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Morning Sun
  • Dablemont —  Gobblers

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  • This weekend, fathers who take their kids turkey hunting on the Youth Hunt, may have a rough time calling in gobblers. It is a very late spring season, and all the turkeys I see are in large flocks. You may see 6 or 7 gobblers all huffed up and strutting, but they are in groups of 20 or 30 hens or more. In such situations, they do not gobble much, and they have little interest in a call, no matter how good you are at it. Even grizzled old veteran turkey hunters like me can’t get them to move much when they are looking at those gorgeous hens only a few yards away.
    Sometimes when you have a situation like what we have now, they break up a little toward noon, and it is easier to call in a gobbler at that time of day. But sometimes it is easier to ambush one from a blind built somewhere, where gobblers fed on scattered corn back in the winter. Youth hunting is best done from very well-concealed blinds where a kid can move around a little and point a gun without being seen.
    After I wrote the article making light of the wild turkey “grand slam feat” Ms. Wiggins got a call from a hunter who was irate that I would write such a thing.
    But I stand behind what I said; bragging about achieving a grand slam is absolute silliness, as is the idea of ‘scoring’ wild gobblers. Eastern wild gobblers are pretty easy to kill any time by true outdoorsman who knows what he is doing. As a turkey hunting guide in the 70’s and 80’s, I never had any trouble getting a turkey for clients in Arkansas or Missouri. And the Rio Grand gobblers of the flat country in west Kansas and Oklahoma are pushovers. I say this as someone who has hunted them often. The Merriam’s gobblers in Nebraska which I saw year after year, were darn close to being tame. I use to call up Merriam’s gobblers with my mouth while hunting ducks up there in the sandhill’s waterholes. There were not many trees, and each rancher had a grove of pines or cottonwoods around his home. That’s where the turkeys roosted and they became a pest.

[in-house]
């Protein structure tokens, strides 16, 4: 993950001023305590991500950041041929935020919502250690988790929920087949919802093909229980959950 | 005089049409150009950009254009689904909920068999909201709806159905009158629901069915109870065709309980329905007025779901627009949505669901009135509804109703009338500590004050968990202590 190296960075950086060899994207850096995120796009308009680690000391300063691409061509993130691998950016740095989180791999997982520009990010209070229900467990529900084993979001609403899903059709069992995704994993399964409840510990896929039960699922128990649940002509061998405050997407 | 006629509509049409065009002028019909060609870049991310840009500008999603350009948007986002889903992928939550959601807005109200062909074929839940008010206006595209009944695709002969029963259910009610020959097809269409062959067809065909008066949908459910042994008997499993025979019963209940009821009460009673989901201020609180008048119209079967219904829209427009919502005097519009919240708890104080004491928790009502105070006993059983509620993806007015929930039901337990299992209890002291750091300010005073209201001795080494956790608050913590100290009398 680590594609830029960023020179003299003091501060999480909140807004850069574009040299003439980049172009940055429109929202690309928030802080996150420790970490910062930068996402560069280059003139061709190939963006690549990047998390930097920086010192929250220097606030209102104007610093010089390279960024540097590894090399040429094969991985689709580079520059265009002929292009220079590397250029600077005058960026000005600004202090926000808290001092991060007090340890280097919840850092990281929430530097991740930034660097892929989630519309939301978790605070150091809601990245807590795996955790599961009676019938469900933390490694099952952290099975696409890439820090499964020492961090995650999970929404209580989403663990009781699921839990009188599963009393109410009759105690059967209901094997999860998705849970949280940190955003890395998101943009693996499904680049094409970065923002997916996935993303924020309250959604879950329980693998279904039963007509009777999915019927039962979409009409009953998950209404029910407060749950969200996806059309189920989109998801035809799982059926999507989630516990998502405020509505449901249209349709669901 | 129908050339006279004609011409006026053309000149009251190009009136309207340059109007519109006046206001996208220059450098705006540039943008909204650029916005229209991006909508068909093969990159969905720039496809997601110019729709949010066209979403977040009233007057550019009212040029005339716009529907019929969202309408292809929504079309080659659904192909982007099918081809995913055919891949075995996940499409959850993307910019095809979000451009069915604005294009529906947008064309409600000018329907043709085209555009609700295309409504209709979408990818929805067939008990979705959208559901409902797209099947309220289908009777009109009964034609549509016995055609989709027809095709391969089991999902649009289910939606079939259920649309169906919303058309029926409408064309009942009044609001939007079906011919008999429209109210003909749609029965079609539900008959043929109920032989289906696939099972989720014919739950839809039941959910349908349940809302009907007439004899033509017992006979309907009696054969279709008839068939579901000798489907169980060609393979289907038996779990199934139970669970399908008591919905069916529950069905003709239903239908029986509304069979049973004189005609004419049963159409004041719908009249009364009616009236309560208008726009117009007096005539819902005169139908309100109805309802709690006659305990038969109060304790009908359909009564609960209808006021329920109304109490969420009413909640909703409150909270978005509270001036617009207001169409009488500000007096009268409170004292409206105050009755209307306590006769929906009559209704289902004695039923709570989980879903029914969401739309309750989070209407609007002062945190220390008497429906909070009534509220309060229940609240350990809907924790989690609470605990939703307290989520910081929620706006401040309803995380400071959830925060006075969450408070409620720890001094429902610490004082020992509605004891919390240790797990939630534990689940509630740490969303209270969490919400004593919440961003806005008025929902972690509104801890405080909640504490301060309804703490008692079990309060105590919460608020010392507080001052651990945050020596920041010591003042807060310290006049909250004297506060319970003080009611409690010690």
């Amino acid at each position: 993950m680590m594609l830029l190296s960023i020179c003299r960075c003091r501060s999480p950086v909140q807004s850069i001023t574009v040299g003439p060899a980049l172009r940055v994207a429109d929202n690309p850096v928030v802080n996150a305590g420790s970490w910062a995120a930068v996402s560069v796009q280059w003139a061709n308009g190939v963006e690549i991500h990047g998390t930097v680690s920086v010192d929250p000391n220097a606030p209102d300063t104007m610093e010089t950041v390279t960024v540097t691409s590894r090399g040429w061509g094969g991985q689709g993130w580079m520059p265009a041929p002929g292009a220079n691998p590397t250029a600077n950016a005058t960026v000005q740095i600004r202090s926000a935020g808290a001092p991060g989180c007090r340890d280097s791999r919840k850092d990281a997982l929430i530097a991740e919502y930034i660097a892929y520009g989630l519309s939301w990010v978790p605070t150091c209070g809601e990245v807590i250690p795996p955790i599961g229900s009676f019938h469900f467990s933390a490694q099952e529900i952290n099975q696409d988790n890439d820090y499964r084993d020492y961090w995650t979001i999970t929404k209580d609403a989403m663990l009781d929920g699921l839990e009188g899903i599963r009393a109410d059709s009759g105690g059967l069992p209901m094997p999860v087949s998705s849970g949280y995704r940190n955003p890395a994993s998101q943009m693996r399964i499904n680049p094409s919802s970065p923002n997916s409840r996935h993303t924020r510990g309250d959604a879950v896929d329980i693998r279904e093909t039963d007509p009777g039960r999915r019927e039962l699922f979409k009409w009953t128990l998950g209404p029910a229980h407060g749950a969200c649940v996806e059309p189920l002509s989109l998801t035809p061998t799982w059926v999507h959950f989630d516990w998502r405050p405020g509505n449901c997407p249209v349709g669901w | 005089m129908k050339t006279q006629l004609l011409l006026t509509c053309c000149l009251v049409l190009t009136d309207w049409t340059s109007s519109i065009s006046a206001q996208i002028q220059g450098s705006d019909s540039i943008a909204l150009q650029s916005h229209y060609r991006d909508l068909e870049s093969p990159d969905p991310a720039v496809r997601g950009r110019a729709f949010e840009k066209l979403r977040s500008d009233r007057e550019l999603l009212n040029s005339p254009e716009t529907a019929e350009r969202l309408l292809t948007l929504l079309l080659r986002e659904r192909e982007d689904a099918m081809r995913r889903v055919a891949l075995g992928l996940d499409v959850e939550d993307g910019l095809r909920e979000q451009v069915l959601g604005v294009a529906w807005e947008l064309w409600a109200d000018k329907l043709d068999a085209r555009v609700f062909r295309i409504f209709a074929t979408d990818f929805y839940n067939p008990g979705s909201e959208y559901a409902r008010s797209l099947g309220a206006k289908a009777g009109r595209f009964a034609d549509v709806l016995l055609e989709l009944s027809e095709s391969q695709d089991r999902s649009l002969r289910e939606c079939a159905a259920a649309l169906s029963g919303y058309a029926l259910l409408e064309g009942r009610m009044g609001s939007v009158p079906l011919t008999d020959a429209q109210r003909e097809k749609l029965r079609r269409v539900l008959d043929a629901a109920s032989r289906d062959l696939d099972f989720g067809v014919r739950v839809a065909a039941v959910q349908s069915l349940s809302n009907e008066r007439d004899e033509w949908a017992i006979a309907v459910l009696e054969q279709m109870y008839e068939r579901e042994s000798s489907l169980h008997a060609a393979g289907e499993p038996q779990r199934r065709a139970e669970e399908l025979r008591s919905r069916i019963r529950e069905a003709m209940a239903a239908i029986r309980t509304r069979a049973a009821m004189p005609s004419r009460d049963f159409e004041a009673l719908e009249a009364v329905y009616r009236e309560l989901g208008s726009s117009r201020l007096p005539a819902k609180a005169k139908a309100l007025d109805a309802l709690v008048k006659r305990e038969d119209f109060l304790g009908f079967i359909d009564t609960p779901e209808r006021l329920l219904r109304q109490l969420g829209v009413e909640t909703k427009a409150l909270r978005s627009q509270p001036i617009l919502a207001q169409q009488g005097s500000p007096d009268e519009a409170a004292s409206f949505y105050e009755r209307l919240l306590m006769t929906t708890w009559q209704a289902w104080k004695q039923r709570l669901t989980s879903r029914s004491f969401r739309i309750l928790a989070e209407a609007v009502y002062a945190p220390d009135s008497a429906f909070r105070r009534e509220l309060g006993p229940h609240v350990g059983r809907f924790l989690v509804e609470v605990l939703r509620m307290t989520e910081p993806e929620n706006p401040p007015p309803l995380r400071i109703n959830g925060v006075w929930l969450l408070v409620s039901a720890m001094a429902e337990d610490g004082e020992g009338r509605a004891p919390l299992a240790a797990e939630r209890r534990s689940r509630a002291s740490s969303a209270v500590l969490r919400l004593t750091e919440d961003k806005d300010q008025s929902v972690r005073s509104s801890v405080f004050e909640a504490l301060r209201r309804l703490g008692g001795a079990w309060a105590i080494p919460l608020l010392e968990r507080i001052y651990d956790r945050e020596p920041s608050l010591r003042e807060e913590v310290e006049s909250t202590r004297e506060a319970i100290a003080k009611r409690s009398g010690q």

Honestly, if you are going to brag about a “grand slam” in turkey hunting, you should try to achieve an Ozark river “grand slam”… a largemouth bass, a smallmouth bass, a Kentucky bass and a rock bass all on the same float trip. Or try for an Ozark lakes grand slam… a green sunfish, a bluegill, a long-ear sunfish and a crappie on the same fishing trip. Originally, back when I was a kid, the outdoor magazines wrote about the “grand slam” of big game hunters in the west. It could consist of any four “trophies” from the Rocky Mountains, out of mule deer, elk, bighorn sheep, antelope and mountain goat. Each had to have big horns or antlers of course.
    Page 2 of 2 - Influenced by those magazines, I had several duck hunting “grand-slams” on the river with my dad when I was about thirteen… a mallard, a wood-duck, a gadwall and any other species in one day, maybe even a coot. I got over that kind of thinking when I grew up. Anyone who tries to make other hunters think he is a great turkey hunter by killing Rio-Grands or Merriam’s gobblers is still a little bit juvenile.
    Men should hunt to enjoy the challenge, to enjoy the outdoors, to enjoy the meat.
    No wild creature should be deemed a ‘trophy’. If you take a youngster hunting this week, impress that upon him.
    My website is www.larrydablemontoutdoors.blogspot.com And if you are as anti-computer as I am, you can reach me via regular mail at Box 22, Bolivar, Mo. 65613

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